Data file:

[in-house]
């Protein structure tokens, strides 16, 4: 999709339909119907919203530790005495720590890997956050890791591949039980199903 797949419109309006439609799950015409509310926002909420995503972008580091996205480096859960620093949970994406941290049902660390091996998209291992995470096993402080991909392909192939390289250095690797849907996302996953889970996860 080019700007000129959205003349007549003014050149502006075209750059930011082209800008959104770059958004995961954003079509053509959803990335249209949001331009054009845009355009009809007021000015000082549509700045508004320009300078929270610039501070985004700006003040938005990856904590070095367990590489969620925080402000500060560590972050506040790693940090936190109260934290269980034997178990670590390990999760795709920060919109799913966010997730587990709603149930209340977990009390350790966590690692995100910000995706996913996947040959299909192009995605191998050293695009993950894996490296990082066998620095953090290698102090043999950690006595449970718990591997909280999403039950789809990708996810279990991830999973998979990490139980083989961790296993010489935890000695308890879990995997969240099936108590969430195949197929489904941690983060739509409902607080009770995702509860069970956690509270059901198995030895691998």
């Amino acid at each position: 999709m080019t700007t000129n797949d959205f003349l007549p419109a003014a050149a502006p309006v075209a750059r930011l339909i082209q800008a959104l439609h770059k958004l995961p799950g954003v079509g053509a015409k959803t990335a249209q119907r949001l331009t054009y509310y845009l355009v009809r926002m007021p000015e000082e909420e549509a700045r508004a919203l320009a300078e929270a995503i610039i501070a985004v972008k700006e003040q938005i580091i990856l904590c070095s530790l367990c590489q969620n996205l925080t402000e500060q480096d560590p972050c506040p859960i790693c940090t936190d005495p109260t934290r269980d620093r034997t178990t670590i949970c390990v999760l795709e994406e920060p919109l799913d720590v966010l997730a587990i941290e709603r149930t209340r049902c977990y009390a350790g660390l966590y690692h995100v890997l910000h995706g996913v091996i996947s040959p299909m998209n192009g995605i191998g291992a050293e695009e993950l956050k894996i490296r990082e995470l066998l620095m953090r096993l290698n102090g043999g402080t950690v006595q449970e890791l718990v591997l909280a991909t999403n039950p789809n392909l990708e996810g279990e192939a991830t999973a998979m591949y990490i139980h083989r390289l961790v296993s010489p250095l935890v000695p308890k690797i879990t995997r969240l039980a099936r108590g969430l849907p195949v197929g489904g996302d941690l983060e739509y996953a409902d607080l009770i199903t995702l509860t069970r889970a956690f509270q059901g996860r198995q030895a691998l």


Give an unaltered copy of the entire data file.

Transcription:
[in-house]
């Protein structure tokens, strides 16, 4: 999709339909119907919203530790005495720590890997956050890791591949039980199903 797949419109309006439609799950015409509310926002909420995503972008580091996205480096859960620093949970994406941290049902660390091996998209291992995470096993402080991909392909192939390289250095690797849907996302996953889970996860 080019700007000129959205003349007549003014050149502006075209750059930011082209800008959104770059958004995961954003079509053509959803990335249209949001331009054009845009355009009809007021000015000082549509700045508004320009300078929270610039501070985004700006003040938005990856904590070095367990590489969620925080402000500060560590972050506040790693940090936190109260934290269980034997178990670590390990999760795709920060919109799913966010997730587990709603149930209340977990009390350790966590690692995100910000995706996913996947040959299909192009995605191998050293695009993950894996490296990082066998620095953090290698102090043999950690006595449970718990591997909280999403039950789809990708996810279990991830999973998979990490139980083989961790296993010489935890000695308890879990995997969240099936108590969430195949197929489904941690983060739509409902607080009770995702509860069970956690509270059901198995030895691998």
């Amino acid at each position: 999709m080019t700007t000129n797949d959205f003349l007549p419109a003014a050149a502006p309006v075209a750059r930011l339909i082209q800008a959104l439609h770059k958004l995961p799950g954003v079509g053509a015409k959803t990335a249209q119907r949001l331009t054009y509310y845009l355009v009809r926002m007021p000015e000082e909420e549509a700045r508004a919203l320009a300078e929270a995503i610039i501070a985004v972008k700006e003040q938005i580091i990856l904590c070095s530790l367990c590489q969620n996205l925080t402000e500060q480096d560590p972050c506040p859960i790693c940090t936190d005495p109260t934290r269980d620093r034997t178990t670590i949970c390990v999760l795709e994406e920060p919109l799913d720590v966010l997730a587990i941290e709603r149930t209340r049902c977990y009390a350790g660390l966590y690692h995100v890997l910000h995706g996913v091996i996947s040959p299909m998209n192009g995605i191998g291992a050293e695009e993950l956050k894996i490296r990082e995470l066998l620095m953090r096993l290698n102090g043999g402080t950690v006595q449970e890791l718990v591997l909280a991909t999403n039950p789809n392909l990708e996810g279990e192939a991830t999973a998979m591949y990490i139980h083989r390289l961790v296993s010489p250095l935890v000695p308890k690797i879990t995997r969240l039980a099936r108590g969430l849907p195949v197929g489904g996302d941690l983060e739509y996953a409902d607080l009770i199903t995702l509860t069970r889970a956690f509270q059901g996860r198995q030895a691998l």